SB 27- Child Abuse and Neglect- Substance Exposed Newborns- Reporting
SB 27 helps protect newborn babies that test positive for drugs or show symptoms of withdrawal from drugs when they are born. It bring Maryland into compliance with new federal requirements of CAPTA. ACY is particularly concerned that all families actually receive the services they need after a report that a newborn in that family was born with drugs in his or her system. Click here to read our testimony in support and see our suggested amendments. Unfortunately, SB 27 received an unfavorable vote in the Judicial Proceedings Committee.
SB 308/HB 632- Child Abuse – Sex Trafficking (Protecting Victims of Sex Trafficking Act of 2017)
Currently, sex trafficking victims aren’t under the purview of what a Local Department of Social Services (LDSS) office can investigate because sex trafficking is not included in the definitions of child sexual abuse (often the trafficker is not a parent or guardian, as required by our current statutes). SB 308/HB 632 closes this gap by adding sex trafficking to our definitions of sexual abuse of a child. This is a critical step we need to take to be able to help these vulnerable youth and to bring us into compliance with federal requirements. Click here to read our testimony in support.
SB 912/HB 1219- Children in Need of Assistance- Sex Trafficking
Similar to SB 308/HB 632 described above, this legislation closes the gap by adding sex trafficking to the definition of what constitutes child sexual abuse in the Child in Need of Assistance statute. Click here to read our testimony in support.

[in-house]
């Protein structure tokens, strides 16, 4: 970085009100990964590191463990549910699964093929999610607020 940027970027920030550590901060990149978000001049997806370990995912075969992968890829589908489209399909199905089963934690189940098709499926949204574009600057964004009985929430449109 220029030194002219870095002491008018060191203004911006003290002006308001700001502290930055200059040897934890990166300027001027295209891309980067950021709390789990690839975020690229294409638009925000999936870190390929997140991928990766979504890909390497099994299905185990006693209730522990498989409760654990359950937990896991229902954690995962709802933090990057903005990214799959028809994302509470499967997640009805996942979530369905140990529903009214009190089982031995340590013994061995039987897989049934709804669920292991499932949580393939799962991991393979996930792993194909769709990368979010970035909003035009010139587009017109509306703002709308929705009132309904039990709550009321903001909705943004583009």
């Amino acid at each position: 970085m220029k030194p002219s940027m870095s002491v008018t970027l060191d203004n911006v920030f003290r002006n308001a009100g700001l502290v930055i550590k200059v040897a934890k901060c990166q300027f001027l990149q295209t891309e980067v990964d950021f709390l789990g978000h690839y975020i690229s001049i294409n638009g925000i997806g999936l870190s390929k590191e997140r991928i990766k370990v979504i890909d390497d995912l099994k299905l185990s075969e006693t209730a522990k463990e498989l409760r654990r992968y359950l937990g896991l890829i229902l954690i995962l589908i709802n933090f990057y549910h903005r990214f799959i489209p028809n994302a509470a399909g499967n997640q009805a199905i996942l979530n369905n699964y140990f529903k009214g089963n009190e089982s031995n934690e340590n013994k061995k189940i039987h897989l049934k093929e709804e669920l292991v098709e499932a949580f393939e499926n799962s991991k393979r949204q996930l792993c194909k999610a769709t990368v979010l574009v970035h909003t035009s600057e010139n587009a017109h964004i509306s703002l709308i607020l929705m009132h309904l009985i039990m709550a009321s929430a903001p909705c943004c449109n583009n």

HB 359- Child Neglect – Reporting – Commission of Crime of Violence in Presence of Minor
HB 359 expands the definition of neglect for the purposes of Child in Need of Assistance cases to include when a crime of violence is committed in the presence of a child to ensure that children witnessing violence can get services through their LDSS office. To read our testimony in support, which includes data about how children witness violence even more often than adults, click here.
SB 505/HB 642 (& SB 585)- Civil Actions – Child Sexual Abuse – Statute of Limitations and Required Findings
These bills raise the statute of limitations from seven years after the age of majority (25 years old) to 20 years after the age of majority (38 years old) to give individuals who are sexually abused as children a bit more time to file a civil lawsuit and try to get remedies for that victimization. Click here to read our testimony explaining our support of these bills.
HB 641- Civil Actions- Child Sexual Abuse- Statute of Limitations and Limitation of Damages
HB 641 lengthens the statute of limitations from seven years after the age of majority (25 years old) to 32 years (50 years old) to give individuals who are sexually abused as children more time to file a civil lawsuit and try to get remedies for that victimization. Click here to read our testimony in support.
SB 996/HB 1263- Family Law- Child Abuse and Neglect- Definitions
SB 996/HB 1263 expands and clarifies the child abuse and neglect definitions in two ways. First, it closes a loophole in the abuse definitions by including physical or sexual abuse by a person who because of their position or occupation exercises authority over the child. Second, it clarifies that when a child experiences mental injury, that injury does not have to be intentional by the child’s caretaker for the child to receive services. These are important changes to the definitions that will help ensure the safety of Maryland’s children. Click here to read our testimony in support.